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"All it takes is one little ember": KCFD enforces Hazard Reduction in mountains

Wildfires can happen almost everywhere, but those living in the mountains have to take some extra steps to stay safe
Posted at 5:08 PM, Jun 04, 2024

PINE MOUNTAIN CLUB, Calif. (KERO) — Kern County Fire enforces Hazard Reduction requirements in the mountain communities to keep the community safe.

  • Living in the mountains and among all of the trees, wildfires are a common threat when summer approaches.
  • Kern County Fire takes precautions in preparation for wildfire season.
  • While the clearance deadline was June 1, it's not too late to get ahead of the season.

BROADCAST TRANSCRIPT:

Andrew Freeborn with the Kern County Fire Department says hazard reduction in the mountains is a game-changer.

“Even fires that I’ve been on personally where, the difference on saving a home or not came down to the work that someone had already done on creating that defensible space around their home,” said Freeborn.

He says something as small as removing dry needles and branches can prevent a spark from spreading into a structure fire.

“You’re creating a safe space around where you live,” said Freeborn. “And it’s a safe space for you to operate in every day, but is also a safe space for firefighters to defend your home if there were a fire.”

At the beginning of June each year, the KCFD requires those living in the mountain communities to clear up ‘defensible space’ around their properties.

“It is to prompt individuals to take action because once we get into June and we move on from there, really it becomes very difficult for individuals to finish that kind of clearance because it’s just so hot and it takes a lot of work to get that clearance done,” said Freeborn.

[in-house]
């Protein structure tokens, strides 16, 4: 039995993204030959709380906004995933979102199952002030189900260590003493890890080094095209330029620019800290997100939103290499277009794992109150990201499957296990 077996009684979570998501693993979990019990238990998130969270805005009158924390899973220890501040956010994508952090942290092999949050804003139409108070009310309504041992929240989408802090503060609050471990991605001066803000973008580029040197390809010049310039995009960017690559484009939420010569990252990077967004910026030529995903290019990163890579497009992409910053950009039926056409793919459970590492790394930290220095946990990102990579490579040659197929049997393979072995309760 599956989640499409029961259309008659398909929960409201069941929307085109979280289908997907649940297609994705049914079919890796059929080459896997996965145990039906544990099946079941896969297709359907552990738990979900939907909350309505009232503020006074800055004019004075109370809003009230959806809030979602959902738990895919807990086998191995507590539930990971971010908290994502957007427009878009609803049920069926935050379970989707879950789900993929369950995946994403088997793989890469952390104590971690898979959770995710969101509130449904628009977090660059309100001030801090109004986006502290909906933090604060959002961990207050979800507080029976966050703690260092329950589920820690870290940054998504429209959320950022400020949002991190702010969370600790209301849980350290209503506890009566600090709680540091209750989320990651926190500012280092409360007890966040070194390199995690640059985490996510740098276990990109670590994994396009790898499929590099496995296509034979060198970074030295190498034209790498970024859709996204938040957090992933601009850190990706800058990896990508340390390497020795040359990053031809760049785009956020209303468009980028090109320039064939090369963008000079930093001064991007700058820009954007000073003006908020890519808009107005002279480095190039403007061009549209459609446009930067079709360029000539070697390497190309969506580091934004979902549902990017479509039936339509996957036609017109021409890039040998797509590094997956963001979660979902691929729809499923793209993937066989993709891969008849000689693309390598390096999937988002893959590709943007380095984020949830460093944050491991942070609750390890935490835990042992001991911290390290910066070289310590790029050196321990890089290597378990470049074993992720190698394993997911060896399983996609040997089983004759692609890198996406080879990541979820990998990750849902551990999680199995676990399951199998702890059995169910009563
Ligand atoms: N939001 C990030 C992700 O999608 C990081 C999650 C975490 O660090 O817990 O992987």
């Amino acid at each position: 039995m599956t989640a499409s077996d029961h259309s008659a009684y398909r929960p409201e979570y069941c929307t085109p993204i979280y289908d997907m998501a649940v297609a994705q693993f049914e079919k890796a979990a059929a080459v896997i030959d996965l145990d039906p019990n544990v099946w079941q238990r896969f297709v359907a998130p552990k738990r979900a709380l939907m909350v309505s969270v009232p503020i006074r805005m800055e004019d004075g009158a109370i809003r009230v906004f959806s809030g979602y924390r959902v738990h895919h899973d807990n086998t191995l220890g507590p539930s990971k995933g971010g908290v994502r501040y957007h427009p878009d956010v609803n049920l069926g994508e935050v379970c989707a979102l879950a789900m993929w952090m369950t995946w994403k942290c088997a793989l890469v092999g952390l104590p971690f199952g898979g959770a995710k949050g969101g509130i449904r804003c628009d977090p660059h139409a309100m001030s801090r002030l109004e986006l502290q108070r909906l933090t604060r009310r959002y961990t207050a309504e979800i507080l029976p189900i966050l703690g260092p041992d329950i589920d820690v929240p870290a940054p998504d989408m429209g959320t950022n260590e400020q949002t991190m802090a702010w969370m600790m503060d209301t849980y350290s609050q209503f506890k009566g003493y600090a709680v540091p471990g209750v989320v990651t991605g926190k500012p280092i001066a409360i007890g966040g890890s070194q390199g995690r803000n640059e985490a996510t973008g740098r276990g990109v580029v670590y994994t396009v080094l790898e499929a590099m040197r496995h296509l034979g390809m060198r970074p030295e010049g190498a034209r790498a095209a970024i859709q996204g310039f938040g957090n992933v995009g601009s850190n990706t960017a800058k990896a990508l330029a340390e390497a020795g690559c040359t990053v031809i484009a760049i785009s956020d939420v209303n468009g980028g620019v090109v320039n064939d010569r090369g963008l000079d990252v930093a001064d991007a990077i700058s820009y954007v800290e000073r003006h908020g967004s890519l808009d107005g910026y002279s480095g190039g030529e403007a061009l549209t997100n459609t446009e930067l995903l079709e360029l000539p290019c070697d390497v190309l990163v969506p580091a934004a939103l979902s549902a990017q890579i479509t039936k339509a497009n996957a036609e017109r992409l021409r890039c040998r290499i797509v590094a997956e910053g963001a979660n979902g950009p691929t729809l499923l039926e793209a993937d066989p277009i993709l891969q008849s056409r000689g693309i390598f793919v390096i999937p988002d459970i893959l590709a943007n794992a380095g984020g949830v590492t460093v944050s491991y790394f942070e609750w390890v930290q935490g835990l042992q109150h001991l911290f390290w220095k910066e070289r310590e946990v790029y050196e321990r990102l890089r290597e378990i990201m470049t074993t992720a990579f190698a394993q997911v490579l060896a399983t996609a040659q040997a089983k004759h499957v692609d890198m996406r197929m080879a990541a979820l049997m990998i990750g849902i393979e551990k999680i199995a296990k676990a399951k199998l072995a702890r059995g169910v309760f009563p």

He adds that the mountain communities have recognized the importance of creating defensible space, even helping out their own neighbors.

“We are very happy that so many people comply with these things because so many people see the importance of doing this on their own properties or they see that their neighbor can’t do it,” said Freeborn. “And so they come together, neighbors helping neighbors, making sure that all of their properties are clear and it’s valuable. It definitely makes a difference.”

While the guidelines vary based on the property, Freeborn says a basic rule of thumb is the 100 ft around your property.

Courtesy: Kern County Fire Department

“…the first 30 ft of your property, you’re completely removing anything dead,” said Freeborn. “And that last 70 ft that you’re manicuring or trimming the areas around your property.”

Beyond protecting yourself and your neighbors, complying with the hazard reduction deadline also prevents receiving citations.

“All it takes is one little ember, one little spark, one little piece of fire,” said Freeborn.

Even though the June 1 deadline has already passed, Freeborn tells the community not to throw in the towel.

“Don’t think, ‘well, the deadlines here, I missed my window.’ It’s something that should be maintained throughout the year,” said Freeborn. “So even if it looks like you may not have it quite all finished by June first, don’t give up. Just keep going, get it all done.”

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